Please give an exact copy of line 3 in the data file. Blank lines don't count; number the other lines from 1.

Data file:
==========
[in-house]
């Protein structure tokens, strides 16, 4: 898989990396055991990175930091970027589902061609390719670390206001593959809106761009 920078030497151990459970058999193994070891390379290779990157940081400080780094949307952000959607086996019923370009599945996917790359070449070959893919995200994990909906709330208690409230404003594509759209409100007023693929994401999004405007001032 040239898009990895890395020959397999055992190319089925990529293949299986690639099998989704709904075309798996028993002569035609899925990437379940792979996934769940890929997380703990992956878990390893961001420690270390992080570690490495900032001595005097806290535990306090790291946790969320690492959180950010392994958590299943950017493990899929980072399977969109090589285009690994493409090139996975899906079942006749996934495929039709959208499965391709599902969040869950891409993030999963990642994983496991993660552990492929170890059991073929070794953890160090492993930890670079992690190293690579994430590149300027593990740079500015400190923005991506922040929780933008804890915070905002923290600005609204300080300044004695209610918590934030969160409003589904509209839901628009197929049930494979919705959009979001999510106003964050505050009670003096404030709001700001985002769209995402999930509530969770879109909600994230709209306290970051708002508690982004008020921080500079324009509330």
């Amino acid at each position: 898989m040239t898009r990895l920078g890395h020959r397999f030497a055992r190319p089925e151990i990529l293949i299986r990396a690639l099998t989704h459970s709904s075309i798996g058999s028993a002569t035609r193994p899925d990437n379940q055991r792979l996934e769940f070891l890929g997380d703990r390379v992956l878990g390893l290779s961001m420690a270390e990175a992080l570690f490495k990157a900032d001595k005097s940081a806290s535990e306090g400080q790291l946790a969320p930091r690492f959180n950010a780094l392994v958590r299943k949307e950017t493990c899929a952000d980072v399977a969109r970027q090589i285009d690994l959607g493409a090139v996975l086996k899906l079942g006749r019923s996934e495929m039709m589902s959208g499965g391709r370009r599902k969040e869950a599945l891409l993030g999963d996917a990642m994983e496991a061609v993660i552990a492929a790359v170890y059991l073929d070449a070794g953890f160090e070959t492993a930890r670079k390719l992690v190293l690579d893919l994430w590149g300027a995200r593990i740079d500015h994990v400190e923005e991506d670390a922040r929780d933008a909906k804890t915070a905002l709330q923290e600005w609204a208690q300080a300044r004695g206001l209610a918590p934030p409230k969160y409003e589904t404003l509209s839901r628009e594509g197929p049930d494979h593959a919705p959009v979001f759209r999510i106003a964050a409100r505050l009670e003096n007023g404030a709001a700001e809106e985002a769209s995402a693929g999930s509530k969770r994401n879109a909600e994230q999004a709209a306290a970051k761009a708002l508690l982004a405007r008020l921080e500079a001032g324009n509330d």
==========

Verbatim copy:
């Amino acid at each position: 898989m040239t898009r990895l920078g890395h020959r397999f030497a055992r190319p089925e151990i990529l293949i299986r990396a690639l099998t989704h459970s709904s075309i798996g058999s028993a002569t035609r193994p899925d990437n379940q055991r792979l996934e769940f070891l890929g997380d703990r390379v992956l878990g390893l290779s961001m420690a270390e990175a992080l570690f490495k990157a900032d001595k005097s940081a806290s535990e306090g400080q790291l946790a969320p930091r690492f959180n950010a780094l392994v958590r299943k949307e950017t493990c899929a952000d980072v399977a969109r970027q090589i285009d690994l959607g493409a090139v996975l086996k899906l079942g006749r019923s996934e495929m039709m589902s959208g499965g391709r370009r599902k969040e869950a599945l891409l993030g999963d996917a990642m994983e496991a061609v993660i552990a492929a790359v170890y059991l073929d070449a070794g953890f160090e070959t492993a930890r670079k390719l992690v190293l690579d893919l994430w590149g300027a995200r593990i740079d500015h994990v400190e923005e991506d670390a922040r929780d933008a909906k804890t915070a905002l709330q923290e600005w609204a208690q300080a300044r004695g206001l209610a918590p934030p409230k969160y409003e589904t404003l509209s839901r628009e594509g197929p049930d494979h593959a919705p959009v979001f759209r999510i106003a964050a409100r505050l009670e003096n007023g404030a709001a700001e809106e985002a769209s995402a693929g999930s509530k969770r994401n879109a909600e994230q999004a709209a306290a970051k761009a708002l508690l982004a405007r008020l921080e500079a001032g324009n509330d």